The soon-to-be 40-year-old Imran Tahir has played 95 ODIs, and if all goes to plan, will play his 100th at the World Cup in England later this year. Photo: Samuel Shivambu/BackpagePix

JOHANNESBURG – Imran Tahir will retire from the One-Day International cricket after this year’s World Cup, but will still be available for the Proteas in the T20 format.

Tahir made the announcement following Sunday’s first One-Day International against Sri Lanka, ending days of speculation following his absence from the list of players who will receive national contract from Cricket South Africa for the 2019/20 season.

The soon-to-be 40-year-old Tahir has played 95 ODIs, and if all goes to plan, will play his 100th at the World Cup in England later this year.

“We had a mutual understanding – Cricket SA and myself – that going forward, I will finish at the World Cup,” Tahir said on Sunday.

IOL Sport understands that a similar arrangement has been made with JP Duminy, who was also not amongst the contracted list of Proteas players named last week.

Both will be allowed to pursue options in T20 leagues around the world, but will also be required to avail themselves for Proteas selection in the T20 format, with an eye on playing in the World T20, which will be played in Australia in October next year.

“I believe I have a role to play for SA in T20s,” Tahir added.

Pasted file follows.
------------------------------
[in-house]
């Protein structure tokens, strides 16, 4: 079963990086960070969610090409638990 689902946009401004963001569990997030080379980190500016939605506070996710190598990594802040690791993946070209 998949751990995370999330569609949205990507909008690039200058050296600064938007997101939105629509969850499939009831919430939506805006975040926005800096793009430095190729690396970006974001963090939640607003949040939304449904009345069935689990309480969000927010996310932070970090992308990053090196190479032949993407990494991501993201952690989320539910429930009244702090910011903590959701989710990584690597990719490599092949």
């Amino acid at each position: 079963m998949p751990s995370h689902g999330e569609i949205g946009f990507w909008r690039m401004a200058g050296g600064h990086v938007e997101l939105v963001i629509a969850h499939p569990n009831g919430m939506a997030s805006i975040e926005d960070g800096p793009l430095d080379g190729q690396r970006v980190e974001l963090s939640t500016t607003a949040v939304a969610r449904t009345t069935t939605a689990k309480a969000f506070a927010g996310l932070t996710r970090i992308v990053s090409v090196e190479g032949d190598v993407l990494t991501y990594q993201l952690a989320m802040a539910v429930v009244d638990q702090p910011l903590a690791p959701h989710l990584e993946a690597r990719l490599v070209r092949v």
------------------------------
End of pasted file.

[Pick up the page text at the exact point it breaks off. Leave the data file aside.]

Tahir’s retirement from ODIs at the World Cup brings his career in that format full circle, for it was at the 2011 tournament that he made his debut, in South Africa’s opening match against the West Indies in Delhi.

Tahir was part of a three-pronged spin attack - alongside Robin Peterson and Johan Botha – which caught the Windies off-guard, with Tahir picking up 4/41 in that match.

South Africa had deliberately ‘hidden’ him from view before that tournament, not playing him in the pre-World Cup series against Pakistan and India.

He made a major impact at that World Cup, picking up 14 wickets at an average of 10.71, with an economy rate of 3.79.

He went to become a vital component of the Proteas’ ODI plans, with his wicket-taking ability through the middle overs providing an attacking threat.

That remains the case, as Faf du Plessis reiterated on Sunday, when Tahir’s performance – which saw him finish with figures of 3/26 – proved decisive in turning the opening ODI of the five-match series against Sri Lanka in the Proteas’ favour.

“That was the Immy of old, the Immy that has won us games single-handedly in the past. He’s my go-to man in the middle. We need him to be on top of his game at the World Cup, so it was really good to see that (performance),” said Du Plessis.

Tahir acknowledged that he hasn’t always been at his best this season, although he never felt out of form.

“I did bowl a couple of bad balls in the previous series, but it’s not like I bowled five overs of bad balls. It can happen to any player.

“I’m very a positive guy, so when I do (bowl a bad ball), I just try and put it out of my mind,” said Tahir.

The leg-spinner, who’s also played in 20 Tests and 37 T20 internationals for his adopted nation, said among other reasons for his retirement from ODIs was the strain it placed on his body, and so that other spinners could get a chance.

“If I’m playing T20 cricket, I feel I can give a lot.

“If you look at 50 over cricket there’s guys like (Tabraiz) Shamsi, (Aaron) Phangiso, Shaun von Berg, Dane Piedt... there are a lot of guys who need opportunity.

“I don’t want to lose my spot. I have to work twice as hard, they are younger than me. I just want to be honest, I don’t want to leave, but that’s how it is,” said Tahir.

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